|Photo by Aubrey Rose Odom on Unsplash|
1. Don't give up just because you're low on motivation.
So you ran out of steam. Lots of things are like that -- writing this blog can be like that. Sometimes I write for hours and lose track of time. Sometimes I'm tweaking three or four posts at a time for future publication. Other times I'm stuck for ideas, or nothing I write seems valuable.
It would be easy in those circumstances to pay attention to thoughts like these:
- What was I thinking? I'll never be a writer. (I'll never clear all of this clutter.)
- Who do I think I am? Why would anyone want to read what I write anyway? (I've always lived with clutter, disorganization, and overwhelm, and I always will.)
- Why do I bother? I knew I wouldn't be very good at this.
Think of it like this. If you had a discouraging week at work, would you decide to just quit? If there was some tension in one of your closest relationships, or you were having trouble with one of your kids, would you just give up?
Of course you wouldn't, because those things are too important. And removing all of the clutter that saps your time and energy and gets in the way of your best life is important too.
It's okay to feel unmotivated at times. We all do. Accept it when it comes, and let yourself rest before continuing.
2. Celebrate your progress so far.
Don't downplay your success! Focus on how good it feels to live with less stuff, whether it's as small as one less junk drawer and a cleared-out coat closet, or as big as your entire kitchen and the garage. Really feel the lightness and lack of stress, and use it to encourage the next step of the process.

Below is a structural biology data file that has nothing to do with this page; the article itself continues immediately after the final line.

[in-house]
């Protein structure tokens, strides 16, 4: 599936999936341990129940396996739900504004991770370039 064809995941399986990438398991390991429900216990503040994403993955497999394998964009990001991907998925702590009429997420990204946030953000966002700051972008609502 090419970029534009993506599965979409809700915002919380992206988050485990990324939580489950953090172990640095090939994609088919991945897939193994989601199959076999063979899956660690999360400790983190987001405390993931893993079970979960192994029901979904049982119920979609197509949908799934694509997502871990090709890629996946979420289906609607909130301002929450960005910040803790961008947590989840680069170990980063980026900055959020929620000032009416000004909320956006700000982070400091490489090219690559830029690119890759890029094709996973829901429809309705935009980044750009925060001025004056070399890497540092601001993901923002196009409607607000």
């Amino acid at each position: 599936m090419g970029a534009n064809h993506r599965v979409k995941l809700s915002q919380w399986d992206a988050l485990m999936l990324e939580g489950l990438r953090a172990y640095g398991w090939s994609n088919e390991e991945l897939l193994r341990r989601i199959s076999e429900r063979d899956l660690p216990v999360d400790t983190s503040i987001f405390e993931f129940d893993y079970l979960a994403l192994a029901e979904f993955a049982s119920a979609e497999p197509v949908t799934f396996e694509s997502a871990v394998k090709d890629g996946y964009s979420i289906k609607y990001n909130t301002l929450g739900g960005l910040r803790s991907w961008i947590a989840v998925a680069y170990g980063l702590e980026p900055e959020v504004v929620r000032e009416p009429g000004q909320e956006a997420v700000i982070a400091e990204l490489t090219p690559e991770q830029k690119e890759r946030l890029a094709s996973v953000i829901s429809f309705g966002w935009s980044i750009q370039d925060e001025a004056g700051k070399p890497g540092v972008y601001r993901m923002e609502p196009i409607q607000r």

3. Remind yourself why.
What got you started on this journey in the first place? Maybe you were tired of spending so much time and money and energy cleaning, repairing, insuring, upgrading, arranging, and rearranging the things you own. Or maybe you'd been feeling weighed down by your possessions for years, desperately longing for the freedom that comes with clearing out all the extras. Maybe you felt you were chasing goals that no longer mattered to you, that you wouldn't choose if you could do it all over again, and you needed the space and clarity to figure out what you really wanted.
Whatever your why is, return to it. Write about it in your journal, talk about it with a friend or family member, post about it on Instagram, or whatever will make it fresh in your mind.
4. Pay attention to what you bring home.
While you take a break from decluttering, be sure to watch your consumption so old habits don't take you right back to square one. Think before you purchase or take a freebie. Be a vigilant doorkeeper, because staying clutter-free is as much about what comes in as about what goes out.
5. Start again with baby steps.
When you're ready, don't let negative thoughts be in charge. Believe that baby steps are enough. Declutter one small area at a time, and enjoy every accomplishment along the way. With bite-size tasks, you will eventually get where you want to be. So set a timer, and start to work for just 15 minutes. But don't be surprised if you feel a surge of energy and motivation to keep at it for longer!